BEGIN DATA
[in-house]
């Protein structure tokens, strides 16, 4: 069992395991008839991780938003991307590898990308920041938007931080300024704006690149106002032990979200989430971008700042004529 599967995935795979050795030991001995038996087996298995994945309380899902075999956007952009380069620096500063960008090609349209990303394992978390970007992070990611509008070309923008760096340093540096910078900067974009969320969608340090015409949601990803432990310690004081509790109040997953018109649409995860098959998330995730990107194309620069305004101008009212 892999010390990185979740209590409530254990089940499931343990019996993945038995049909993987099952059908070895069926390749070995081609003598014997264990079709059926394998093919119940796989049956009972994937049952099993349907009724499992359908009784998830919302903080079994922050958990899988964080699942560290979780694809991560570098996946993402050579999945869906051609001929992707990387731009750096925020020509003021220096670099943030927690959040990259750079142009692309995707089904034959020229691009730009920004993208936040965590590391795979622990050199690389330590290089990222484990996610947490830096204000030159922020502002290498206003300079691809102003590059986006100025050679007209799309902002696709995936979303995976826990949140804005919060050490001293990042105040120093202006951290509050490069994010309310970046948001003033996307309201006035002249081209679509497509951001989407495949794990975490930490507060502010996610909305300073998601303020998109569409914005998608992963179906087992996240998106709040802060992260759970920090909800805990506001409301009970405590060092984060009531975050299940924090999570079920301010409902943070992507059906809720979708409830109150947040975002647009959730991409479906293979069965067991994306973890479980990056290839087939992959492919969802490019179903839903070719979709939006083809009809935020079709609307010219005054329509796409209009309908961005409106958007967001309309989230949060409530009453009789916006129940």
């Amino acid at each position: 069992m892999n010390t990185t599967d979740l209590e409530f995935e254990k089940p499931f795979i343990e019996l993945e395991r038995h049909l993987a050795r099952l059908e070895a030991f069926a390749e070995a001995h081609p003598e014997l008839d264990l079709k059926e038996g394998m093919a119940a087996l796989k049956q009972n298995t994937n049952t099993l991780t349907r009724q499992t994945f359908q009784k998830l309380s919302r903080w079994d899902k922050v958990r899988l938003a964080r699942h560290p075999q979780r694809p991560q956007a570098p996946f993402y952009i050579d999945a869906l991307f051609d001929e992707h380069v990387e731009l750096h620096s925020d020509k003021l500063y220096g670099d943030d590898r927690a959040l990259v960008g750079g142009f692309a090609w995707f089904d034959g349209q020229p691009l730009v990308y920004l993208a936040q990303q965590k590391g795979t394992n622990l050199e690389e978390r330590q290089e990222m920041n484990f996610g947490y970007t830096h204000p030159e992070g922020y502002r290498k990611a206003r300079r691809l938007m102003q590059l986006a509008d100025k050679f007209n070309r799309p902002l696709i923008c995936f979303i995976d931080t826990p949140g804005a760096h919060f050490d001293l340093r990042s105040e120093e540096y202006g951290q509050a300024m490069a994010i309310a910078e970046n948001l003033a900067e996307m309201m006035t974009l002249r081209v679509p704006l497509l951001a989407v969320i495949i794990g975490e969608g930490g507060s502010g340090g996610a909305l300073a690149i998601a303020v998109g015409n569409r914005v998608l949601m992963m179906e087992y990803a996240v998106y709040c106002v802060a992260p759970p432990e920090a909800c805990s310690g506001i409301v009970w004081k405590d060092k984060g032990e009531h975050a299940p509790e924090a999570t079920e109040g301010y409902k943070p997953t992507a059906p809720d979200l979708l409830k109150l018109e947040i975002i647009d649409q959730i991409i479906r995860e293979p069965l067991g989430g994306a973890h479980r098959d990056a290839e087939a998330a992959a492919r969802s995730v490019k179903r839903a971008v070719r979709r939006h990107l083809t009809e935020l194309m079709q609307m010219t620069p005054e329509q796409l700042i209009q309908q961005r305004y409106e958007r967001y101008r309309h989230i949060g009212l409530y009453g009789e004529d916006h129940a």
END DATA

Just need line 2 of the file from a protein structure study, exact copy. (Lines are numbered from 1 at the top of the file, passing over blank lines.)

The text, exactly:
């Protein structure tokens, strides 16, 4: 069992395991008839991780938003991307590898990308920041938007931080300024704006690149106002032990979200989430971008700042004529 599967995935795979050795030991001995038996087996298995994945309380899902075999956007952009380069620096500063960008090609349209990303394992978390970007992070990611509008070309923008760096340093540096910078900067974009969320969608340090015409949601990803432990310690004081509790109040997953018109649409995860098959998330995730990107194309620069305004101008009212 892999010390990185979740209590409530254990089940499931343990019996993945038995049909993987099952059908070895069926390749070995081609003598014997264990079709059926394998093919119940796989049956009972994937049952099993349907009724499992359908009784998830919302903080079994922050958990899988964080699942560290979780694809991560570098996946993402050579999945869906051609001929992707990387731009750096925020020509003021220096670099943030927690959040990259750079142009692309995707089904034959020229691009730009920004993208936040965590590391795979622990050199690389330590290089990222484990996610947490830096204000030159922020502002290498206003300079691809102003590059986006100025050679007209799309902002696709995936979303995976826990949140804005919060050490001293990042105040120093202006951290509050490069994010309310970046948001003033996307309201006035002249081209679509497509951001989407495949794990975490930490507060502010996610909305300073998601303020998109569409914005998608992963179906087992996240998106709040802060992260759970920090909800805990506001409301009970405590060092984060009531975050299940924090999570079920301010409902943070992507059906809720979708409830109150947040975002647009959730991409479906293979069965067991994306973890479980990056290839087939992959492919969802490019179903839903070719979709939006083809009809935020079709609307010219005054329509796409209009309908961005409106958007967001309309989230949060409530009453009789916006129940």